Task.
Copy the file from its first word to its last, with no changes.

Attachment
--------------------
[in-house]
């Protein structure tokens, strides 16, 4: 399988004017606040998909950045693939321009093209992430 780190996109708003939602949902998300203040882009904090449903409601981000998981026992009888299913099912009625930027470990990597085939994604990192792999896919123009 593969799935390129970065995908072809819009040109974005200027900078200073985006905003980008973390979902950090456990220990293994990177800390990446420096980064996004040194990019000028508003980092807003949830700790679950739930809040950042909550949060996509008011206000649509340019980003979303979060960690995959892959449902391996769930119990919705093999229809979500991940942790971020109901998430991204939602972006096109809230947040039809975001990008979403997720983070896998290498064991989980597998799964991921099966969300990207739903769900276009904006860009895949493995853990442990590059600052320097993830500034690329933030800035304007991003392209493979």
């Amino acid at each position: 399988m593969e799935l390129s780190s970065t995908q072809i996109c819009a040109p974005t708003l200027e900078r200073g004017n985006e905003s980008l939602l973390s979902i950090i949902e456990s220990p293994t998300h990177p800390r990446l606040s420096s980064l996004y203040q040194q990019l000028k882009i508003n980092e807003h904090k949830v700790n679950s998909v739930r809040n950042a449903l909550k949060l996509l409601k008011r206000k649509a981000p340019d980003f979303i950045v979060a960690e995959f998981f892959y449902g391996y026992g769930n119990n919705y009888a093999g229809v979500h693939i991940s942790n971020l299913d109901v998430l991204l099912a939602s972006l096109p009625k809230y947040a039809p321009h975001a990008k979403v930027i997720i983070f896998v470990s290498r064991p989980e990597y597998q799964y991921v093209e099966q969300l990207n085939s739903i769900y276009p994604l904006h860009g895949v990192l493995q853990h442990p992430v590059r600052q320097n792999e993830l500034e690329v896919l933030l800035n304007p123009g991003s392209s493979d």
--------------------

[in-house]
């Protein structure tokens, strides 16, 4: 399988004017606040998909950045693939321009093209992430 780190996109708003939602949902998300203040882009904090449903409601981000998981026992009888299913099912009625930027470990990597085939994604990192792999896919123009 593969799935390129970065995908072809819009040109974005200027900078200073985006905003980008973390979902950090456990220990293994990177800390990446420096980064996004040194990019000028508003980092807003949830700790679950739930809040950042909550949060996509008011206000649509340019980003979303979060960690995959892959449902391996769930119990919705093999229809979500991940942790971020109901998430991204939602972006096109809230947040039809975001990008979403997720983070896998290498064991989980597998799964991921099966969300990207739903769900276009904006860009895949493995853990442990590059600052320097993830500034690329933030800035304007991003392209493979």
């Amino acid at each position: 399988m593969e799935l390129s780190s970065t995908q072809i996109c819009a040109p974005t708003l200027e900078r200073g004017n985006e905003s980008l939602l973390s979902i950090i949902e456990s220990p293994t998300h990177p800390r990446l606040s420096s980064l996004y203040q040194q990019l000028k882009i508003n980092e807003h904090k949830v700790n679950s998909v739930r809040n950042a449903l909550k949060l996509l409601k008011r206000k649509a981000p340019d980003f979303i950045v979060a960690e995959f998981f892959y449902g391996y026992g769930n119990n919705y009888a093999g229809v979500h693939i991940s942790n971020l299913d109901v998430l991204l099912a939602s972006l096109p009625k809230y947040a039809p321009h975001a990008k979403v930027i997720i983070f896998v470990s290498r064991p989980e990597y597998q799964y991921v093209e099966q969300l990207n085939s739903i769900y276009p994604l904006h860009g895949v990192l493995q853990h442990p992430v590059r600052q320097n792999e993830l500034e690329v896919l933030l800035n304007p123009g991003s392209s493979d």